Lady Louise Mountbatten-Windsor, the youngest granddaughter of Queen Elizabeth II and Prince Philip, is celebrating her twentieth birthday. And she’ll do it as a student as she continues her course at the University of St. Andrews. With several years to go until she graduates, any possibility that she might become a working royal remains on ice. But one debate that continues is around her title. For the Letters Patent of 1917, made so famous in recent times, raise the prospect that she might one day go by Princess instead of Lady.
Ah yes, the Letters Patent of 1917. For over a century, they were somewhat obscure. Issued by King George V, they set out who can take royal titles. His decisions, made in the depths of World War One when royals were losing their thrones at an alarming rate and with sometimes tragic personal consequences, had been largely ignored by the wider public for decades. Now, they are one of the most talked about sets of royal rules. And they lead to the question of whether Louise might be an HRH.
If you haven’t been paying attention for the last couple of years, here’s what George V decided. The children of a Monarch are always HRH and take the title of Prince or Princess. That same rule applies to the grandchildren of a Monarch in the male line. Yes, in 2023, we’re still sticking to rules that put men above women. It means that the children of the son of a Monarch can be HRH but the offspring of a daughter can’t. And that’s where Louise comes in.
Queen Elizabeth II had three sons. The children of her two eldest boys, Charles and Andrew, were HRH from birth. However, in 1999, when her youngest son married, Her Late Majesty issued a statement saying that, after consultation, it had been decided that his children would not be HRHs.
The decision was announced as Prince Edward married Sophie Rhys-Jones. Their marriage, in June 1999 at St. George’s Chapel, Windsor, came less than two years after the death of Diana, Princess of Wales and one of the biggest crises that Elizabeth II had faced. The outpouring of public grief for the princess had turned to anger with focus falling on the decision to remove the HRH from Diana after her divorce. In that climate, titles were a contentious issue. And so, Edward didn’t receive a dukedom on his marriage and the Royal Family stated that, despite the Letters Patent, his children would take the titles pertaining to the children of an earl.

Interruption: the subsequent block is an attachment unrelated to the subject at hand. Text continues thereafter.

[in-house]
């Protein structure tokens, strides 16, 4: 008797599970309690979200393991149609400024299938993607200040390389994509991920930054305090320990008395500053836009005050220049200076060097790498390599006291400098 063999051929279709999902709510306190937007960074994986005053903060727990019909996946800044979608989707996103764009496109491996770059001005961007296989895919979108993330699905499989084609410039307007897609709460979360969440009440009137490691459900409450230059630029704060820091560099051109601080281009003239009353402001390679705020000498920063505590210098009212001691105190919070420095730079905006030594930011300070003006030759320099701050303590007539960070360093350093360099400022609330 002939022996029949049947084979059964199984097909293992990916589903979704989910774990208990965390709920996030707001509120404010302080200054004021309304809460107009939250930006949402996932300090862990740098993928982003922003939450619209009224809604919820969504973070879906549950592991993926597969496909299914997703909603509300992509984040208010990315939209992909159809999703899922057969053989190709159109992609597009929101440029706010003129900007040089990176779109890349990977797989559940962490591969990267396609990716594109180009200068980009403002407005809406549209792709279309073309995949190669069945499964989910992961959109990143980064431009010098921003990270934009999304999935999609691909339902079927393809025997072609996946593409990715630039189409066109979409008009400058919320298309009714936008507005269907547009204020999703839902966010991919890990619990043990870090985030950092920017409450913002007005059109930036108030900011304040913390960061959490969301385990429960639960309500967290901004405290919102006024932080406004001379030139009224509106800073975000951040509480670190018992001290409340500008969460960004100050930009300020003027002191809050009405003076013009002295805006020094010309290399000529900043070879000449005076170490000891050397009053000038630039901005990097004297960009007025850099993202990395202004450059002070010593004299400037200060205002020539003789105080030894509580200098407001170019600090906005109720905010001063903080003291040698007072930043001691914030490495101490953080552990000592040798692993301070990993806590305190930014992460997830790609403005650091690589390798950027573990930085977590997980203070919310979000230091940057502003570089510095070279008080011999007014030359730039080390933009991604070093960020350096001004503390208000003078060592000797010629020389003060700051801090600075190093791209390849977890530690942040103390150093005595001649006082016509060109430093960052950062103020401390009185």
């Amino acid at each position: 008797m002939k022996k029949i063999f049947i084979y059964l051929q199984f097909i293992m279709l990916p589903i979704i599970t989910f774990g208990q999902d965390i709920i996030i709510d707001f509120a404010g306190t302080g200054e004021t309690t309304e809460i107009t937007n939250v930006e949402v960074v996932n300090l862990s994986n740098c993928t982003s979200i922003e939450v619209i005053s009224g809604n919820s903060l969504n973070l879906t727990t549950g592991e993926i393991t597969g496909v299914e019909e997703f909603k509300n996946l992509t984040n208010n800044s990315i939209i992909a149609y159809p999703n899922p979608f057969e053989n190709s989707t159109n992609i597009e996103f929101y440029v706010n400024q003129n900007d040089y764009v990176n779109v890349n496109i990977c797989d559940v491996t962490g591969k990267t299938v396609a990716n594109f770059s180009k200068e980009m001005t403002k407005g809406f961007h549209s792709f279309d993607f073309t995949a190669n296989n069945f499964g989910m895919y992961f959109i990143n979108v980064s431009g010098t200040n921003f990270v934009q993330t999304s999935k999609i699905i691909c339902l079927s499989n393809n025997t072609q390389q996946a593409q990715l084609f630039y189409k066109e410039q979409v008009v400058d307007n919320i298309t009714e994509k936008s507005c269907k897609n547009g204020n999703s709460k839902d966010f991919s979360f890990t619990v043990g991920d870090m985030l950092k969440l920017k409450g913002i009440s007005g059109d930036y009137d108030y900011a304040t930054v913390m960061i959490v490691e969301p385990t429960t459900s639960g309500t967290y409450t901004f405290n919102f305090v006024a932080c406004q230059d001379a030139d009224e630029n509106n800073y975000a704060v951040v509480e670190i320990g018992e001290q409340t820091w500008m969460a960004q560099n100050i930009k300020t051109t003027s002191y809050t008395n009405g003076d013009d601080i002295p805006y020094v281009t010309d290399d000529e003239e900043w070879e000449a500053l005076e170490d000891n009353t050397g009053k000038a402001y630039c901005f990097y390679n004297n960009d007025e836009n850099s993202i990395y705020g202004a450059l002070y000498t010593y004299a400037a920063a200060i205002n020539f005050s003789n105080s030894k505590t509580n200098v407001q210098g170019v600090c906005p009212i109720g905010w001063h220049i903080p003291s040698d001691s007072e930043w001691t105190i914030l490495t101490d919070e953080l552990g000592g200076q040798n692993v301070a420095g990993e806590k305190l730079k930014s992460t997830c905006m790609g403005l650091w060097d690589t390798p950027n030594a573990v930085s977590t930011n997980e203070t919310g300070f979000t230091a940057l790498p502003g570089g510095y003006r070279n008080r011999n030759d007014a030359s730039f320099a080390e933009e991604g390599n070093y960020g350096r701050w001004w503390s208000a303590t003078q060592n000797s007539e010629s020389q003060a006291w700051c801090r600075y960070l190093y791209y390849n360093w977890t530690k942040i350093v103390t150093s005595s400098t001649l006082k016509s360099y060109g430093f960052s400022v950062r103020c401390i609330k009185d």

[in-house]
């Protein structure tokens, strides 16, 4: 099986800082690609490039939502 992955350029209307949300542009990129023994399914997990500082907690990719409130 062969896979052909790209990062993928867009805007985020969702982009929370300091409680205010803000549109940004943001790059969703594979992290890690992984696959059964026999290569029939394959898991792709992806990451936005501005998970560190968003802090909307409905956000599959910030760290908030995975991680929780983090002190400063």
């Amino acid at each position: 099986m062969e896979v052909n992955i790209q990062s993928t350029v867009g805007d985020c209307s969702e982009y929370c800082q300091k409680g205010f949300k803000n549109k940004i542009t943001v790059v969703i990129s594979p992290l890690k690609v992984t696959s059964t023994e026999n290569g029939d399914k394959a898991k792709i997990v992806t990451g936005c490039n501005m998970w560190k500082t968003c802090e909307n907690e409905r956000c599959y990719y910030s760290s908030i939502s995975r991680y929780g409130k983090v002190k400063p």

In 2003, when the then Earl and Countess of Wessex, welcomed a daughter, she was introduced to the world as Lady Louise Mountbatten-Windsor. Her younger brother, James, born in 2007, took the courtesy title of Viscount Severn. When Edward was made Duke of Edinburgh in March 2023 by King Charles, James became known as Earl of Wessex. However, Louise’s title didn’t change. The daughter of a duke is also known as Lady. But the question remains – could both actually become HRH?
Their mother, Sophie, seems to think so. In an interview before Lady Louise turned 18, she said that the HRH and Princess was something that her daughter could use but didn’t owing to the decision taken by Sophie and Edward. But she added that Louise might make a different choice when she turned 18. Louise didn’t and remained ‘Lady’.
However, others have argued that the will of the Monarch, expressed in the statement issued at the time of the marriage, is a concrete decision that HRH is off the table for Louise and James.
There is, however, a growing possibility that Louise will be asked, at some point, to take up royal responsibilities. The number of working royals is falling and with the Duke of Kent and his sister, Princess Alexandra, both now in their late eighties, the number of engagements they can take on is only likely to decrease. The Duke and Duchess of Gloucester are both in their seventies while Princess Anne turned 72 in August. A decade from now, the challenge of filling the royal diary might be greater.
On the day that Lady Louise turned 20, her cousin, the Prince of Wales, said he wanted to make a real social change and that would mean focusing on fewer issues but putting more time into them. Whether Prince William’s vision will be extended across the Royal Family or whether that decision will mean more engagements for others to do isn’t clear yet.
Lady Louise is, hopefully, celebrating her birthday as all twenty year olds should and having a whole lot of fun behind closed doors and without any fear of it being made available to people who have no business to know it. Not having the HRH has helped protect her from prying eyes. Privacy versus princess, an eternal dilemma.